MINORS: The Eyes have it—Austin Riley & Ronald Acuna

The Atlanta Braves spent 25 years in contention. No team enjoyed as much regular season success. After a poor 2014 campaign, it was time for management to tear down the foundation of the club and reconstruct the organization from the ground up.

The Braves started by replacing the front office. Then, the front office tore down the roster, attempting to rebuild a farm system lacking talent and depth. Through the draft, international free agency and trades, the Braves have rebuilt their foundation. Their farm system is one of the best in baseball. However, outside of top prospects Dansby Swanson (scouting report) and Ozhaino Albies (scouting report), there isn't prospects too close to fix a team bleeding a lack of offense. The next wave of position prospects are far away. Let's take a look at two Single-A prospects, third baseman Austin Riley and outfielder Ronald Acuna.

Austin Riley (3B, ATL)
#9 Braves prospect (Pre-season)
Dates Seen: 04/08/16, 04/09/16 & 04/22/16

The Atlanta Braves drafted Austin Riley with the 41st pick of the 2015 amateur draft. In his professional debut, he torched Rookie ball pitching. In 60 games split between the Braves' Gulf Coast League and Appalachian League affiliates, Riley slashed .304/.389/.544, displaying plus-plus raw power. He hit 12 HRs, relatively unheard of from a 18-year-old prospect straight out of high school. He became the prospect diehard Braves fans wanted to talk about. Has he lived up to the hype in full-season ball?

At 6'3'', 220 lbs, Riley is a powerful man. His power tool shined during a scouted BP session. A stiff wind in from center couldn't stop balls from leaving the yard. Riley's uppercut swing generates natural loft at the point of contact. His tree-trunk base generates tremendous amounts of power, especially with his hips firing through the zone. Riley's power tool is suited to be a MLB masher, capable of hitting 25 HRs. However, his hit tool depresses those power capabilities.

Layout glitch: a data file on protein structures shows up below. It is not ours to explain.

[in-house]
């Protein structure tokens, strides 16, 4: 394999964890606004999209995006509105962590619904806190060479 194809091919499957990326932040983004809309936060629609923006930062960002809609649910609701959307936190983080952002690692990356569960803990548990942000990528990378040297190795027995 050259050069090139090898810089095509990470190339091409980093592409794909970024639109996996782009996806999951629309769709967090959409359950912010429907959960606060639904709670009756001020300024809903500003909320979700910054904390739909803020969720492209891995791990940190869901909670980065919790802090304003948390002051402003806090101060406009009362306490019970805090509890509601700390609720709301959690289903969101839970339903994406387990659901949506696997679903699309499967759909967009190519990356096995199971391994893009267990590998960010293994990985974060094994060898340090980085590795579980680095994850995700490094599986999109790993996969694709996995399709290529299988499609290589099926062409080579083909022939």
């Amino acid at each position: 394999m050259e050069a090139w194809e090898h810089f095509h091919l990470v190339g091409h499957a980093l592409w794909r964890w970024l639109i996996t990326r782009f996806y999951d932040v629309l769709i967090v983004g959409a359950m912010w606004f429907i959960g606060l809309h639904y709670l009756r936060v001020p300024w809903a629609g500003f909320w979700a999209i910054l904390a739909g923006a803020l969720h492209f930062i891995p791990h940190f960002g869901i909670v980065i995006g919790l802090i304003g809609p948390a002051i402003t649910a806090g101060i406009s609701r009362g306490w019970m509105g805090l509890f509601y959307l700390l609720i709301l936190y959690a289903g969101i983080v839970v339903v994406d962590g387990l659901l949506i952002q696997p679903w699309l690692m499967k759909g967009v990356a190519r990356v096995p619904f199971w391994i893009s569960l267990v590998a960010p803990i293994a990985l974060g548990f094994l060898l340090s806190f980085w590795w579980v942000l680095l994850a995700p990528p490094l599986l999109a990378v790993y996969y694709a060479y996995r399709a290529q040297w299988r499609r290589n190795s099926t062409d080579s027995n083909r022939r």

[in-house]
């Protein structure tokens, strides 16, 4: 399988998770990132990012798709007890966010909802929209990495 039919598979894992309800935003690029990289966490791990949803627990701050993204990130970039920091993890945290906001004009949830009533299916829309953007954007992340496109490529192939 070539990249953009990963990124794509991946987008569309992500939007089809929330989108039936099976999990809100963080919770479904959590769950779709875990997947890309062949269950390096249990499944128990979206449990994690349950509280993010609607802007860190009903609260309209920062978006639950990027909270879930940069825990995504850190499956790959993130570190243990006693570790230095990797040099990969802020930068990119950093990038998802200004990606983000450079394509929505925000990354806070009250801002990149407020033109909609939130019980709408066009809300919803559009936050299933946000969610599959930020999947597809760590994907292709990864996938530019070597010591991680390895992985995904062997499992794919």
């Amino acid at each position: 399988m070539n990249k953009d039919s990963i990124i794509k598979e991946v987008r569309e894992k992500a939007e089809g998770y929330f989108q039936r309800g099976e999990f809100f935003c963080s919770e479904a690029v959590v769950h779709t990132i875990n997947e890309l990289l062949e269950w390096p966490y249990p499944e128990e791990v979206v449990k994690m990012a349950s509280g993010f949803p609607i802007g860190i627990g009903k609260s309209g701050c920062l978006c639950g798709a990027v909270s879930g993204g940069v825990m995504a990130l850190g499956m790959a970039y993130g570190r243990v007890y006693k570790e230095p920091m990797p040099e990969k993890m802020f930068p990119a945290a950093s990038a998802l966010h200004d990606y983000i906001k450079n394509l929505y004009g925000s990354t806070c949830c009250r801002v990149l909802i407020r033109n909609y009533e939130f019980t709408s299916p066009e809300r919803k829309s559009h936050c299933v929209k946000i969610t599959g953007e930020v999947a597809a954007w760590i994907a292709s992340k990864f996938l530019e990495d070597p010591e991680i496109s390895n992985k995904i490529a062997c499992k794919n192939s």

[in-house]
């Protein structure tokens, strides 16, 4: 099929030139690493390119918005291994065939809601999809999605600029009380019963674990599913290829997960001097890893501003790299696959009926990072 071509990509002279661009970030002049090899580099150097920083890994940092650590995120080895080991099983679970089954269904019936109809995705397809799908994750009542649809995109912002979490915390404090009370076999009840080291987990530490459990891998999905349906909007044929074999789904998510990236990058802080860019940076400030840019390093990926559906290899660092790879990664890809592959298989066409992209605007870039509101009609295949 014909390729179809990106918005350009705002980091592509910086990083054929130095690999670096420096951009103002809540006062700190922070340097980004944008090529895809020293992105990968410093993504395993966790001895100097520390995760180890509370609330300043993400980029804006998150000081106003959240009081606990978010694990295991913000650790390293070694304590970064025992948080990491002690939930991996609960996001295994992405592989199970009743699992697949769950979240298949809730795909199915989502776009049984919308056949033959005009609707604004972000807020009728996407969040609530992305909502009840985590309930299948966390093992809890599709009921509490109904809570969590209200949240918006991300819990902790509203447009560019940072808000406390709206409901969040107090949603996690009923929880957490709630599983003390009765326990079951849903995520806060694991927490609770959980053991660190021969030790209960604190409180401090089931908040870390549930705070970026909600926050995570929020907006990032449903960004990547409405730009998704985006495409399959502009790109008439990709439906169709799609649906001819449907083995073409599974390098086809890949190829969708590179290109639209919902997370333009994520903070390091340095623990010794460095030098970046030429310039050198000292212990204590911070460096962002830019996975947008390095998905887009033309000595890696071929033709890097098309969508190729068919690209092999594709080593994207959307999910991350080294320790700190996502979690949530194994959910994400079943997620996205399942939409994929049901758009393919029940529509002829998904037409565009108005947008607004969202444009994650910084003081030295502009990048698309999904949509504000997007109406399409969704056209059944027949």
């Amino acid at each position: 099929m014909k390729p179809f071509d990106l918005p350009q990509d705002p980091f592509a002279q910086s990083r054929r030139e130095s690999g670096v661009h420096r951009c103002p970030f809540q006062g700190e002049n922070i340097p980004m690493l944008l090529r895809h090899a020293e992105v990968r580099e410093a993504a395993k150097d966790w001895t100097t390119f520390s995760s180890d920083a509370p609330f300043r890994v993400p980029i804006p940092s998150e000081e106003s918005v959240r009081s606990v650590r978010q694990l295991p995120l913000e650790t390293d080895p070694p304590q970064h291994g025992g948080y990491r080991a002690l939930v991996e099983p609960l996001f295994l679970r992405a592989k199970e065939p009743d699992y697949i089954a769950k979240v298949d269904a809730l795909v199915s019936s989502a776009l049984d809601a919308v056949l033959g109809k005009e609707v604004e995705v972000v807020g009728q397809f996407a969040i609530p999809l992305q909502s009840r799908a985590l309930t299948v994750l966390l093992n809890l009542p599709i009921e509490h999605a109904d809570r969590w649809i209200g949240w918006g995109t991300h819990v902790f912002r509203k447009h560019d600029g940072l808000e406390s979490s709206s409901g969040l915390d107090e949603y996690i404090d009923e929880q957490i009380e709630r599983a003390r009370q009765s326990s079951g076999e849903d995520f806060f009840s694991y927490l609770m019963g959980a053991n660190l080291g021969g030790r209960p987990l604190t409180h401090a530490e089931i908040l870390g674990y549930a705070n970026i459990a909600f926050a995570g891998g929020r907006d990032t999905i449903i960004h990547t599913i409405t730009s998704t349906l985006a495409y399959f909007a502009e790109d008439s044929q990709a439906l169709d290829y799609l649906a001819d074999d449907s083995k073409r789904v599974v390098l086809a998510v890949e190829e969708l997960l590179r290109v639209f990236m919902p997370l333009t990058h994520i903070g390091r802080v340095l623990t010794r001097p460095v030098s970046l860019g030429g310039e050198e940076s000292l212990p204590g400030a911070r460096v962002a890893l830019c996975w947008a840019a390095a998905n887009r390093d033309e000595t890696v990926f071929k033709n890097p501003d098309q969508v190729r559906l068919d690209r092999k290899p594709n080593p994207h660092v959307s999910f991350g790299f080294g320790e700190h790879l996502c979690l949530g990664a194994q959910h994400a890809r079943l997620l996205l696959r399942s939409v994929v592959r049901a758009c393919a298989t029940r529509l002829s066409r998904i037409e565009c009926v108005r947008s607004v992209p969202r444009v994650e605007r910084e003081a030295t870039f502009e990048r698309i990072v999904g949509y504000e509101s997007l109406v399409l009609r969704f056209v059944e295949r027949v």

Riley swing is slow. No scouted top prospects has a swing any slower. As evidence in the video, Riley's issues start from the swing's onset. His hands drift down, slowing the path his hands take to the trigger position. As Riley begins his swing, instead of his hands driving through the baseball, his hands go out and around. This causes his swing to elongate. In the scouted at bats, Riley was regularly over-powered by fastballs.

Do you remember hitting in little league and getting jammed because you got beat by the pitch? Watch the game swings from Riley. Due to the hitch in his trigger and his elongated swing, the pitcher lives in Riley's kitchen. He's consistently behind 40-grade fastballs. Bump that up to big league velocity, it's even worse. To catch up, Riley will cheat, starting his swing early to catch up to the fastball. This approach leaves Riley susceptible to off-speed pitches.

It's funny, searching for a comp, Dodgers relief pitcher Pedro Baez's named popped up. Before becoming a reliever, Baez was a third base prospect, spending parts of 3 seasons in Double-A. The Dodgers gave Baez every opportunity to breakout from his struggles. They even reworked his swing. Baez struggled making contact with pitches in front of the plate. He was repeatedly beat by fastballs in his kitchen, which caused his raw plus-power never to develop.

Defensively, Riley is better than he's given credit for. He reacts well to batted balls and, despite poor footwork, shows good lateral body control. His poor footwork makes coming in on grounders difficult. Many teams liked Riley as a pitcher more than a hitter. His plus arm strength is valuable at third.